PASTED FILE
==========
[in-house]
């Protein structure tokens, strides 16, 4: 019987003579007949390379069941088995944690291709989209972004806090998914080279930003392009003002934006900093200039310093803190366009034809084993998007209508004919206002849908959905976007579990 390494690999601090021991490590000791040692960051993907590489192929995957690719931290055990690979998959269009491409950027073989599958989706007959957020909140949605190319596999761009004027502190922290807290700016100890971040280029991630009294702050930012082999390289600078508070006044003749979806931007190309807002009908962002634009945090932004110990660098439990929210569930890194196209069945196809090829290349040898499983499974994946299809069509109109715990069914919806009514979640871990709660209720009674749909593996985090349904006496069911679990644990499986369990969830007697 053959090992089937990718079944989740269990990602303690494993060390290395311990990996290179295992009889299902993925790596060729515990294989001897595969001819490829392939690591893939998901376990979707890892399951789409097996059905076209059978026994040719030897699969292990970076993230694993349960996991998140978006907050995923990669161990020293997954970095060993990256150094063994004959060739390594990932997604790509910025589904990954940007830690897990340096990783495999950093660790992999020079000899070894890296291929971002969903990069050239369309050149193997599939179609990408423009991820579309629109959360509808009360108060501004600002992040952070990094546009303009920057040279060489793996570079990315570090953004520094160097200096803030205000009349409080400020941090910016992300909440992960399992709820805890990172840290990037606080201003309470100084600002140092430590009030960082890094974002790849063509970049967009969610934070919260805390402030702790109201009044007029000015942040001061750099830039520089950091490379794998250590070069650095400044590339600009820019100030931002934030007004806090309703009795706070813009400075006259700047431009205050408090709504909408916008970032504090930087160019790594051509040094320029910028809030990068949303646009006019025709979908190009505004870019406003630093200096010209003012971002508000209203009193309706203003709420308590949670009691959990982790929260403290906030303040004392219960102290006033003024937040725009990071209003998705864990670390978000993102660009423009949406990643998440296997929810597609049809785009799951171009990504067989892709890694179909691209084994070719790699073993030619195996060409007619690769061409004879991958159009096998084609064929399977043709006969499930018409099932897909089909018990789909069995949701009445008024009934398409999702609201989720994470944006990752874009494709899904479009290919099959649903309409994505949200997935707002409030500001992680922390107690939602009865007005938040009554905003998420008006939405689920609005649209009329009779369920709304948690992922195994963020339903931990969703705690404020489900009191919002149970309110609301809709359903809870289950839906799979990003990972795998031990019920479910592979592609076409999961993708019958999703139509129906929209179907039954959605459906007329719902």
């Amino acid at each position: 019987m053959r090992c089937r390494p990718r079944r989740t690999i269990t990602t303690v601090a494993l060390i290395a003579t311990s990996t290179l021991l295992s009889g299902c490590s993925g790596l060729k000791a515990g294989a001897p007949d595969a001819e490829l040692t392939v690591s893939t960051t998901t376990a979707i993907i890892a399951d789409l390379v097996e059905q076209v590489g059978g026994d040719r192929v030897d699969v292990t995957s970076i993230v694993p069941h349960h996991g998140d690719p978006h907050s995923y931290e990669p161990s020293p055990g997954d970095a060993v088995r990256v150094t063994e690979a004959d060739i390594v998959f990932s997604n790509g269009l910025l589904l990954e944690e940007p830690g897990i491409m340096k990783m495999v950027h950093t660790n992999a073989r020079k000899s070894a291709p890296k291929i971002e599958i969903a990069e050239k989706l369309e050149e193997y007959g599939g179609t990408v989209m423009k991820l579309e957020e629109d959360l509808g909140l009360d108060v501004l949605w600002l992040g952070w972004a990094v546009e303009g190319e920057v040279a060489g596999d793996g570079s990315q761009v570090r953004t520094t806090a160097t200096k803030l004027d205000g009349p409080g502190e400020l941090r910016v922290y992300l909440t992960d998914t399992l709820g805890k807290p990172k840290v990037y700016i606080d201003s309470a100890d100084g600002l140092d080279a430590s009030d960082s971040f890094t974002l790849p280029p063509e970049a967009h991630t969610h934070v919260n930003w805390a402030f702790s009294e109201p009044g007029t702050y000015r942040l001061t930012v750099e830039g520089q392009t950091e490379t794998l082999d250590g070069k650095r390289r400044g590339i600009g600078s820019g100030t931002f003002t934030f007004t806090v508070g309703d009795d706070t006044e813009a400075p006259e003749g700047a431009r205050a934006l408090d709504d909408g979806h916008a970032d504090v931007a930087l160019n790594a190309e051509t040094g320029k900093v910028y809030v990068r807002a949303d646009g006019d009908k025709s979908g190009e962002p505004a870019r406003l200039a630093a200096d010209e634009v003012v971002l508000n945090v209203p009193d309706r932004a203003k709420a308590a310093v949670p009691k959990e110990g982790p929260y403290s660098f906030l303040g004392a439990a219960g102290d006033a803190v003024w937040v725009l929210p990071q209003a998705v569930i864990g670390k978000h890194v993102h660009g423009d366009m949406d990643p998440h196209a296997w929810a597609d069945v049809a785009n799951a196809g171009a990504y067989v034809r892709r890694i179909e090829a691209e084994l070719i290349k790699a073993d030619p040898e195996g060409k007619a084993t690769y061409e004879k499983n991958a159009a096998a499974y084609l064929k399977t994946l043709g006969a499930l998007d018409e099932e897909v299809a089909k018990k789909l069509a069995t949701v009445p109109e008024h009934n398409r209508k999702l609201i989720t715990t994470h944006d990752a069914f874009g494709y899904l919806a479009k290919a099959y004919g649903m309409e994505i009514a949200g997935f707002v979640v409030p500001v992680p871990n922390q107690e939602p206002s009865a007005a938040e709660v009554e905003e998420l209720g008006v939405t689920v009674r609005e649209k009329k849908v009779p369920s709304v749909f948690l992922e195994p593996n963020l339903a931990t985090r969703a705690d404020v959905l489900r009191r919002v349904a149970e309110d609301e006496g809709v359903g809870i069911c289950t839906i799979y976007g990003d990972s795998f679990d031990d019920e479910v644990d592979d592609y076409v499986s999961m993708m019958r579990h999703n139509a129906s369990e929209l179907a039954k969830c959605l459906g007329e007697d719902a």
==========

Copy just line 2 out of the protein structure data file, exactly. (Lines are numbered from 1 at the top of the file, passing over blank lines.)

């Protein structure tokens, strides 16, 4: 019987003579007949390379069941088995944690291709989209972004806090998914080279930003392009003002934006900093200039310093803190366009034809084993998007209508004919206002849908959905976007579990 390494690999601090021991490590000791040692960051993907590489192929995957690719931290055990690979998959269009491409950027073989599958989706007959957020909140949605190319596999761009004027502190922290807290700016100890971040280029991630009294702050930012082999390289600078508070006044003749979806931007190309807002009908962002634009945090932004110990660098439990929210569930890194196209069945196809090829290349040898499983499974994946299809069509109109715990069914919806009514979640871990709660209720009674749909593996985090349904006496069911679990644990499986369990969830007697 053959090992089937990718079944989740269990990602303690494993060390290395311990990996290179295992009889299902993925790596060729515990294989001897595969001819490829392939690591893939998901376990979707890892399951789409097996059905076209059978026994040719030897699969292990970076993230694993349960996991998140978006907050995923990669161990020293997954970095060993990256150094063994004959060739390594990932997604790509910025589904990954940007830690897990340096990783495999950093660790992999020079000899070894890296291929971002969903990069050239369309050149193997599939179609990408423009991820579309629109959360509808009360108060501004600002992040952070990094546009303009920057040279060489793996570079990315570090953004520094160097200096803030205000009349409080400020941090910016992300909440992960399992709820805890990172840290990037606080201003309470100084600002140092430590009030960082890094974002790849063509970049967009969610934070919260805390402030702790109201009044007029000015942040001061750099830039520089950091490379794998250590070069650095400044590339600009820019100030931002934030007004806090309703009795706070813009400075006259700047431009205050408090709504909408916008970032504090930087160019790594051509040094320029910028809030990068949303646009006019025709979908190009505004870019406003630093200096010209003012971002508000209203009193309706203003709420308590949670009691959990982790929260403290906030303040004392219960102290006033003024937040725009990071209003998705864990670390978000993102660009423009949406990643998440296997929810597609049809785009799951171009990504067989892709890694179909691209084994070719790699073993030619195996060409007619690769061409004879991958159009096998084609064929399977043709006969499930018409099932897909089909018990789909069995949701009445008024009934398409999702609201989720994470944006990752874009494709899904479009290919099959649903309409994505949200997935707002409030500001992680922390107690939602009865007005938040009554905003998420008006939405689920609005649209009329009779369920709304948690992922195994963020339903931990969703705690404020489900009191919002149970309110609301809709359903809870289950839906799979990003990972795998031990019920479910592979592609076409999961993708019958999703139509129906929209179907039954959605459906007329719902």